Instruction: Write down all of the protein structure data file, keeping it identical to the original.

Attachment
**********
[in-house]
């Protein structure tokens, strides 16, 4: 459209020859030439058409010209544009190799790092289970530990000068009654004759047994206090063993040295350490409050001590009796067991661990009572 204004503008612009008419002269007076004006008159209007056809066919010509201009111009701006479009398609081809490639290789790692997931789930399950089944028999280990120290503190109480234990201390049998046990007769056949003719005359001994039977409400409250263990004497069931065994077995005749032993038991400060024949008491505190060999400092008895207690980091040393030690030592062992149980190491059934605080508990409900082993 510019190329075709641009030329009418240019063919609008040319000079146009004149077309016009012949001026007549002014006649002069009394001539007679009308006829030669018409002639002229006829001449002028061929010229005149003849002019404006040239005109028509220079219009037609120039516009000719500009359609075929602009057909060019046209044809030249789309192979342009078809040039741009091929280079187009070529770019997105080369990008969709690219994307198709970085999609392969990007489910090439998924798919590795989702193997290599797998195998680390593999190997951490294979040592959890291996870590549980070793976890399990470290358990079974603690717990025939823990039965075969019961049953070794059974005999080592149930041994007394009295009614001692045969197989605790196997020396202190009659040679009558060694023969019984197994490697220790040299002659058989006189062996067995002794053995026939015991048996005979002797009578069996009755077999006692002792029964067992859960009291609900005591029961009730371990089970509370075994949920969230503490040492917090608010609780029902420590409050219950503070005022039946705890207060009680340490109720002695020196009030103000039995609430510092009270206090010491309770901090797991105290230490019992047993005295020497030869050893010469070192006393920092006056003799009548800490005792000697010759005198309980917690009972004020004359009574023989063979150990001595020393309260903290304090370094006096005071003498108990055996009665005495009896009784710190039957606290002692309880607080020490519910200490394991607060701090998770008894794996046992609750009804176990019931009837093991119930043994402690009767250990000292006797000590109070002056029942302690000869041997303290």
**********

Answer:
[in-house]
């Protein structure tokens, strides 16, 4: 459209020859030439058409010209544009190799790092289970530990000068009654004759047994206090063993040295350490409050001590009796067991661990009572 204004503008612009008419002269007076004006008159209007056809066919010509201009111009701006479009398609081809490639290789790692997931789930399950089944028999280990120290503190109480234990201390049998046990007769056949003719005359001994039977409400409250263990004497069931065994077995005749032993038991400060024949008491505190060999400092008895207690980091040393030690030592062992149980190491059934605080508990409900082993 510019190329075709641009030329009418240019063919609008040319000079146009004149077309016009012949001026007549002014006649002069009394001539007679009308006829030669018409002639002229006829001449002028061929010229005149003849002019404006040239005109028509220079219009037609120039516009000719500009359609075929602009057909060019046209044809030249789309192979342009078809040039741009091929280079187009070529770019997105080369990008969709690219994307198709970085999609392969990007489910090439998924798919590795989702193997290599797998195998680390593999190997951490294979040592959890291996870590549980070793976890399990470290358990079974603690717990025939823990039965075969019961049953070794059974005999080592149930041994007394009295009614001692045969197989605790196997020396202190009659040679009558060694023969019984197994490697220790040299002659058989006189062996067995002794053995026939015991048996005979002797009578069996009755077999006692002792029964067992859960009291609900005591029961009730371990089970509370075994949920969230503490040492917090608010609780029902420590409050219950503070005022039946705890207060009680340490109720002695020196009030103000039995609430510092009270206090010491309770901090797991105290230490019992047993005295020497030869050893010469070192006393920092006056003799009548800490005792000697010759005198309980917690009972004020004359009574023989063979150990001595020393309260903290304090370094006096005071003498108990055996009665005495009896009784710190039957606290002692309880607080020490519910200490394991607060701090998770008894794996046992609750009804176990019931009837093991119930043994402690009767250990000292006797000590109070002056029942302690000869041997303290």